The Leinster winger, getting some important match minutes into him following just two recent starts for the province, kicked twelve times against France for a total distance of 475 metres, and tellingly, a total territory gain of 365 metres.

Asked about keeping the back-three intact, Farrell explained: “James Lowe hasn’t had much game-time, so another game under his belt would certainly help him.

“Calvin Nash is very inexperienced at this level, so now that last week is out of the way, he’s under way and up and running, this week will be a different challenge for him.

“There’s all sorts of things that go into it again, but having Hugo (Keenan) as part of that back-three obviously helps those two as well.”

Waiting in the wings to come on will be Lowe and Keenan’s provincial colleague, Jordan Larmour, who is poised for his first Six Nations appearance since 2021. In addition, there are Championship debuts in the offing for Jeremy Loughman and Harry Byrne.

The 24-year-old Byrne has edged out Ciaran Frawley to cover Crowley at out-half, as Ireland return to a five-three bench split this week. Byrne won his first two caps in 2021 with cameo roles against the USA and Argentina.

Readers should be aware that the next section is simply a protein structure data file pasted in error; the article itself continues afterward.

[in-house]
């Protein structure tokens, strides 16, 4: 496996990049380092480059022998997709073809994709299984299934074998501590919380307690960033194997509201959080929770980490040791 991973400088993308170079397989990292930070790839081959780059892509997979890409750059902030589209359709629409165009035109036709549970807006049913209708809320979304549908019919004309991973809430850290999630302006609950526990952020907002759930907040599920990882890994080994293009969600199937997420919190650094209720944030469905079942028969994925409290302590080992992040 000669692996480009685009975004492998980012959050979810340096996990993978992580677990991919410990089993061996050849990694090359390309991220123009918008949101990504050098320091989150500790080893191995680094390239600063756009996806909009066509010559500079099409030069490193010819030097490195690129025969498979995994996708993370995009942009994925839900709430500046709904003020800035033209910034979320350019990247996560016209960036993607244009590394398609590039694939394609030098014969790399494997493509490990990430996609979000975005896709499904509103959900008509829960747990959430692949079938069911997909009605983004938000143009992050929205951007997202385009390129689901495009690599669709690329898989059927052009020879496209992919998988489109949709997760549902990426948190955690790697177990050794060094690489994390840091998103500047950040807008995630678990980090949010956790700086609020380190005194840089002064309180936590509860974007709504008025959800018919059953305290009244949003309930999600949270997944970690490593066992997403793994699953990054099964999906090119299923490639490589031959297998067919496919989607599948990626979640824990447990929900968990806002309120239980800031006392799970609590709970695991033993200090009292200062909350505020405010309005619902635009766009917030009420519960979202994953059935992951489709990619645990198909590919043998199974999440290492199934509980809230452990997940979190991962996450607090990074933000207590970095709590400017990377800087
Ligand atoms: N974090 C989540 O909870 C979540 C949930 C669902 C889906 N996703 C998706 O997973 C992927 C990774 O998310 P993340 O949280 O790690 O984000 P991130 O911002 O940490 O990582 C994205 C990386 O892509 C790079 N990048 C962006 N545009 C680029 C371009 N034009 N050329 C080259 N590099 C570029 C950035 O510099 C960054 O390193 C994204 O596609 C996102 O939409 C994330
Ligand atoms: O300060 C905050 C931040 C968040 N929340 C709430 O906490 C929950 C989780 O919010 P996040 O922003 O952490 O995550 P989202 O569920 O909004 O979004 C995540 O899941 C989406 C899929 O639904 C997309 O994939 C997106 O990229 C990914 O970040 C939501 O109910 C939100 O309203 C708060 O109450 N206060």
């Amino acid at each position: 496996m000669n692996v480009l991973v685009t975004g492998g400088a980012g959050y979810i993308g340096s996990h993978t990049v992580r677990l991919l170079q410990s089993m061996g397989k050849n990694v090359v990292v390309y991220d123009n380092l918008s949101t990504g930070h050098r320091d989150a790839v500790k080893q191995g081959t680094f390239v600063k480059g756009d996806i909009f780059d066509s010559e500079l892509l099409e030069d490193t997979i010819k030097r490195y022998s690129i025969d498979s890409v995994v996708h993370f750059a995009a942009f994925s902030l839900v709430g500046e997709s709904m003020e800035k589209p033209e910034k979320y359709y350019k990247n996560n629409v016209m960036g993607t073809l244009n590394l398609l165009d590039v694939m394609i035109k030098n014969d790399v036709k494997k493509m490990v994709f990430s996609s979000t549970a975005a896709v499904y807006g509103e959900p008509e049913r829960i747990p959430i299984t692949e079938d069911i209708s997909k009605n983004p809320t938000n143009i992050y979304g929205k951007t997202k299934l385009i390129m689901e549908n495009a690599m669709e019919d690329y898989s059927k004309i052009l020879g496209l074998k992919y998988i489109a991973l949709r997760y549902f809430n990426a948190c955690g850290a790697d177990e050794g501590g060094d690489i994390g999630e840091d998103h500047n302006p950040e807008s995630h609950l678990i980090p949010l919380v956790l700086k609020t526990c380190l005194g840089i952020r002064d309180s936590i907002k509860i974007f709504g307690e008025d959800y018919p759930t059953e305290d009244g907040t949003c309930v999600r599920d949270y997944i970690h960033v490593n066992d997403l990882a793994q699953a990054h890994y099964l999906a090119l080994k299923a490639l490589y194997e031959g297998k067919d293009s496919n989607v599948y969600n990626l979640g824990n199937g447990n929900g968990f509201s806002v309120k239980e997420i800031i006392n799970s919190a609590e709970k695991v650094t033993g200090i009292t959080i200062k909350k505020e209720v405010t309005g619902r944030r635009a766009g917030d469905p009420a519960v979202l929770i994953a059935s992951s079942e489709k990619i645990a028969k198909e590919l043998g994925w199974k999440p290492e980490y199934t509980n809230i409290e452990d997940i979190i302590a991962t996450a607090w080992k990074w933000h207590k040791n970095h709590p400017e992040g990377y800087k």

“With a six-two split, we all know Ciaran Frawley is ideal to cover off the bench, but not just cover off the bench but in his own right be able to start a game. I’m sure he’s going to be trying to prove a point within training to be able to do that,” acknowledged the Ireland coach.

“But having said that, Harry’s been great in training. He was fantastic, I thought, in his last outing for Leinster against Leicester, and he deserves a shot off the bench.

“When you’ve got somebody like Harry who could probably play 10 and maybe one other position at a push, it’s probably harsh enough to put him out of position at this stage in his international career, so that tends to shape whether it’s Ciaran or not really.

“I suppose (it’s) keeping the competition there with the 10s battling it out, and you’ve got to try and find another opportunity for people as well.”